Principles of art

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The principles of visual art are the rules, tools and/or guidelines that artists use to organize the elements of art in an artwork. When successfully combined with the elements of art they aid in creating an aesthetically pleasing or interesting work of art.[1][2] Some principles of art that have been identified are movement, unity, harmony, variety, balance, rhythm, emphasis, contrast, proportion, and pattern. This list may vary, according to the art educator, but encompasses the generally accepted principles. Rhythm and pattern are often combined in art education.

Techniques such as scale and proportion can be used to create an effect of movement in a visual artwork. For instance, an element that is further into the background is smaller in scale and lighter in value. The same element repeated in different places within the same image can also demonstrate the passing of time or movement.[3] 636

Harmony[edit]

Harmony is achieved in a physical body of work by using small similar particles throughout the course, and gives a complicated look to a piece of work or drawing.

Colour harmony or colour theory is also considered a principle through the application of the design element of colour.

Variety[edit]

Variety is the quality or state of having different forms or types, notable use of contrast, emphasis, difference in size and color.[2]

Rhythm[edit]

Rhythm is created when one or more elements of design are used repeatedly to create a feeling of organized movement. Rhythm creates a mood like music or dancing. To keep rhythm exciting and active, variety is essential for example when a painting may have smooth and soft texture repeating then it is a soft and smooth rhythm.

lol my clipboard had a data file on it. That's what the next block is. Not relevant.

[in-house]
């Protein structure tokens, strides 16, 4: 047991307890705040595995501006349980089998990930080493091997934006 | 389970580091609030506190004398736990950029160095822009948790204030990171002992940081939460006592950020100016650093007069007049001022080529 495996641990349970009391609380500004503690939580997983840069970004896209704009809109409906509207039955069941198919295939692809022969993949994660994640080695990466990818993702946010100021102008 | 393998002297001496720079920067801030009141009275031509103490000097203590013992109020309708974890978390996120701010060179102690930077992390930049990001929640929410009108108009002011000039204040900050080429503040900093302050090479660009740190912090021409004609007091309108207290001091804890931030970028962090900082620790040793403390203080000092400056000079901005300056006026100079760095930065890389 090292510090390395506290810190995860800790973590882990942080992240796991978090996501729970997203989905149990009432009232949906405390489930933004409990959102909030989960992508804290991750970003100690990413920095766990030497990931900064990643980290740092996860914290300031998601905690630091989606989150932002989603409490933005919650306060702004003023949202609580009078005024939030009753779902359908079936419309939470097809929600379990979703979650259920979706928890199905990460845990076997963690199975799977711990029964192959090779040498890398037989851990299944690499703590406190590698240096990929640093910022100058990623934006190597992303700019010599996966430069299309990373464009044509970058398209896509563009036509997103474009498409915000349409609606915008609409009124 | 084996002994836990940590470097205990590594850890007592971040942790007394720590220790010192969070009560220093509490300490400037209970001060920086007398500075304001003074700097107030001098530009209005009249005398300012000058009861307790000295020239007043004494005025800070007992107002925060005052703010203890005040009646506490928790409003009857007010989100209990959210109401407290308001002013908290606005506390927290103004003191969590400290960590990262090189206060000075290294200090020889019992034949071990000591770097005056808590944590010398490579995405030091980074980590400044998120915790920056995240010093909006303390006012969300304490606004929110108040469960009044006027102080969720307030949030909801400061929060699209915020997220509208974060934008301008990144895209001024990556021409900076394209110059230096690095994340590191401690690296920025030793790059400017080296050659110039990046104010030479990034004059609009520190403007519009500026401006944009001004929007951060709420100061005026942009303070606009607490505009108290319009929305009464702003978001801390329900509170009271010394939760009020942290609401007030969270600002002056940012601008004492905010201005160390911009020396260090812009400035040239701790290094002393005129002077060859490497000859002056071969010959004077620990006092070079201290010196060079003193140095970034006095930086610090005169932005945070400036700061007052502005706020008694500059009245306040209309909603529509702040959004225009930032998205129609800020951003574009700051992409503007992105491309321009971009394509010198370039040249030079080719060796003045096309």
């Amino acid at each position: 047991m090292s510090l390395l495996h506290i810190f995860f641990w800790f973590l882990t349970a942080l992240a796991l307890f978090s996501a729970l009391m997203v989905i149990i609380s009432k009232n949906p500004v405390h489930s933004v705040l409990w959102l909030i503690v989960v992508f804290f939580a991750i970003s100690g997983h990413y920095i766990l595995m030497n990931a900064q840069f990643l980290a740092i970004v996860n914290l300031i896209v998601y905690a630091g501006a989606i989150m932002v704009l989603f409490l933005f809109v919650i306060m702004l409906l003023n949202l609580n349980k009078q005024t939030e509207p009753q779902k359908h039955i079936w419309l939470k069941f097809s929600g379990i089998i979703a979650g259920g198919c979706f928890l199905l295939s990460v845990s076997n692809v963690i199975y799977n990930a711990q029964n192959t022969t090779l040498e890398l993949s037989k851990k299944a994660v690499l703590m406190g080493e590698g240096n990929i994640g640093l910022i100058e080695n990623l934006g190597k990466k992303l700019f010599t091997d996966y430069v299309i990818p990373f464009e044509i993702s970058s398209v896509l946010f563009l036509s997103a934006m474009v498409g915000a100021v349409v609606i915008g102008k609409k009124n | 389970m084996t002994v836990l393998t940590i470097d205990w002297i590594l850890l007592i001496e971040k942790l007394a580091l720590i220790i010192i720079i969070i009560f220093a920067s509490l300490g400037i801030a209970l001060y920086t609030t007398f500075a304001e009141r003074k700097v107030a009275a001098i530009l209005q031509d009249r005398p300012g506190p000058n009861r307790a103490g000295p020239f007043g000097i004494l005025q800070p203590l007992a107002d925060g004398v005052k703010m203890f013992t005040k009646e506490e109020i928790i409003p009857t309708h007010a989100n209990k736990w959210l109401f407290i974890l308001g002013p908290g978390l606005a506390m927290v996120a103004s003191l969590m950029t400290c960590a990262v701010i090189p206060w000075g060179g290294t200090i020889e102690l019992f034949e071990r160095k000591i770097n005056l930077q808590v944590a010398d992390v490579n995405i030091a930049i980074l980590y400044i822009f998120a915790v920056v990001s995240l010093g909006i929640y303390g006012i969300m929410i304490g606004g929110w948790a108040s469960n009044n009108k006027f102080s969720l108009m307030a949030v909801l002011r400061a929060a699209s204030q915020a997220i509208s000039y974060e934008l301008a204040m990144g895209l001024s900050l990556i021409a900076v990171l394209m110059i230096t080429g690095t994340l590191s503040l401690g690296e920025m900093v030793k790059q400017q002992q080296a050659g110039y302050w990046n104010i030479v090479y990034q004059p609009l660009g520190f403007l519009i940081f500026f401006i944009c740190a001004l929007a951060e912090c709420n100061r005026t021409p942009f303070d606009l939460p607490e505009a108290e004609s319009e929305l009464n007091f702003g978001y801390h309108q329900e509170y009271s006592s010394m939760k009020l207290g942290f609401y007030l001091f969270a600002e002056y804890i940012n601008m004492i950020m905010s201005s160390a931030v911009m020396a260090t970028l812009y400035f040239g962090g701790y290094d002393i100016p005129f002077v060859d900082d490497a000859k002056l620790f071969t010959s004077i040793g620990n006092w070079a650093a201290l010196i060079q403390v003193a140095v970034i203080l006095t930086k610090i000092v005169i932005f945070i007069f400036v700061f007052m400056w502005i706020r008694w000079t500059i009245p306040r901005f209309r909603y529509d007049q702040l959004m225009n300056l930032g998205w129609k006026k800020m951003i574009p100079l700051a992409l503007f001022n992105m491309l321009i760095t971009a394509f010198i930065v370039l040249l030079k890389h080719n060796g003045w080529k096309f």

Unity[edit]

Unity is the feeling of harmony between all parts of the work of art, which creates a sense of completeness. [2]

Emphasis[edit]

Emphasis is where the artist makes a certain part of the artwork stand out, or catch your eye. [2]

Balance[edit]

(l-r) symmetrical, asymmetrical, and radial balance

Balance is arranging elements so that no one part of a work overpowers, or seems heavier than any other part. The three different kinds of balance are symmetrical, asymmetrical, and radial. Symmetrical (or formal) balance is the most stable, in a visual sense. When both sides of an artwork on either side of the horizontal or vertical axis of the picture plane are exactly (or nearly exactly) the same the work is said to exhibit this type of balance. It is also a principle that deals with the visual weight of an artwork.

Proportion[edit]

Proportion is a measurement of the size and quantity of elements within a composition. In ancient arts, proportions of forms were enlarged to show importance. This is why Egyptian gods and political figures appear so much larger than common people. The ancient Greeks found fame with their accurately-proportioned sculptures of the human form. Beginning with the Renaissance, artists recognized the connection between proportion and the illusion of 3-dimensional space.

Movement[edit]

Movement is caused by using elements under the rules of the principles in picture to give the feeling of motion and to guide the viewer's eyes throughout the artwork. In movement an art should flow, because the artist has the ability to control the viewer's eye. The artists control what the viewers see and how they see it, like a path leading across the page to the item the artist wants the viewer's attention focused on.

Pattern[edit]

Pattern is showing consistency with colors or lines. Putting a red spiral at the bottom left and top right for example, will cause the eye to move from one spiral, to the other, and everything in between. It is indicating movement by the repetition of elements. Rhythm can make an artwork seem active.[2]

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